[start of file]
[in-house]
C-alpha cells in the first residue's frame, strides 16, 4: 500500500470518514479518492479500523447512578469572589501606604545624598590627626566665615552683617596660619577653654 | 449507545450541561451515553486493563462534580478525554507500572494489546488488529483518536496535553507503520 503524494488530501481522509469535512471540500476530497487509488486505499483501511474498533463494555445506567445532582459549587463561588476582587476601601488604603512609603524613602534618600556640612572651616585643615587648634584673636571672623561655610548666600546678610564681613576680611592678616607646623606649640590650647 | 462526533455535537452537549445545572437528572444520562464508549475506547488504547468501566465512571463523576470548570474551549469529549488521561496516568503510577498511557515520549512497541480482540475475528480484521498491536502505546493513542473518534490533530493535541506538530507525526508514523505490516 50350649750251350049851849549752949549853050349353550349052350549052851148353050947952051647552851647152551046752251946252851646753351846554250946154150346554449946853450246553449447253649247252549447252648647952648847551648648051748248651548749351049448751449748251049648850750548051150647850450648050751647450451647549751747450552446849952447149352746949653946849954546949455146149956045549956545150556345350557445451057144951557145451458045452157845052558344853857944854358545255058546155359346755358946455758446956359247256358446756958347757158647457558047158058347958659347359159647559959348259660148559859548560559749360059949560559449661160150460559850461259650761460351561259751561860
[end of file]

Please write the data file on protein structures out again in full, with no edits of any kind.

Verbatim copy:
[in-house]
C-alpha cells in the first residue's frame, strides 16, 4: 500500500470518514479518492479500523447512578469572589501606604545624598590627626566665615552683617596660619577653654 | 449507545450541561451515553486493563462534580478525554507500572494489546488488529483518536496535553507503520 503524494488530501481522509469535512471540500476530497487509488486505499483501511474498533463494555445506567445532582459549587463561588476582587476601601488604603512609603524613602534618600556640612572651616585643615587648634584673636571672623561655610548666600546678610564681613576680611592678616607646623606649640590650647 | 462526533455535537452537549445545572437528572444520562464508549475506547488504547468501566465512571463523576470548570474551549469529549488521561496516568503510577498511557515520549512497541480482540475475528480484521498491536502505546493513542473518534490533530493535541506538530507525526508514523505490516 50350649750251350049851849549752949549853050349353550349052350549052851148353050947952051647552851647152551046752251946252851646753351846554250946154150346554449946853450246553449447253649247252549447252648647952648847551648648051748248651548749351049448751449748251049648850750548051150647850450648050751647450451647549751747450552446849952447149352746949653946849954546949455146149956045549956545150556345350557445451057144951557145451458045452157845052558344853857944854358545255058546155359346755358946455758446956359247256358446756958347757158647457558047158058347958659347359159647559959348259660148559859548560559749360059949560559449661160150460559850461259650761460351561259751561860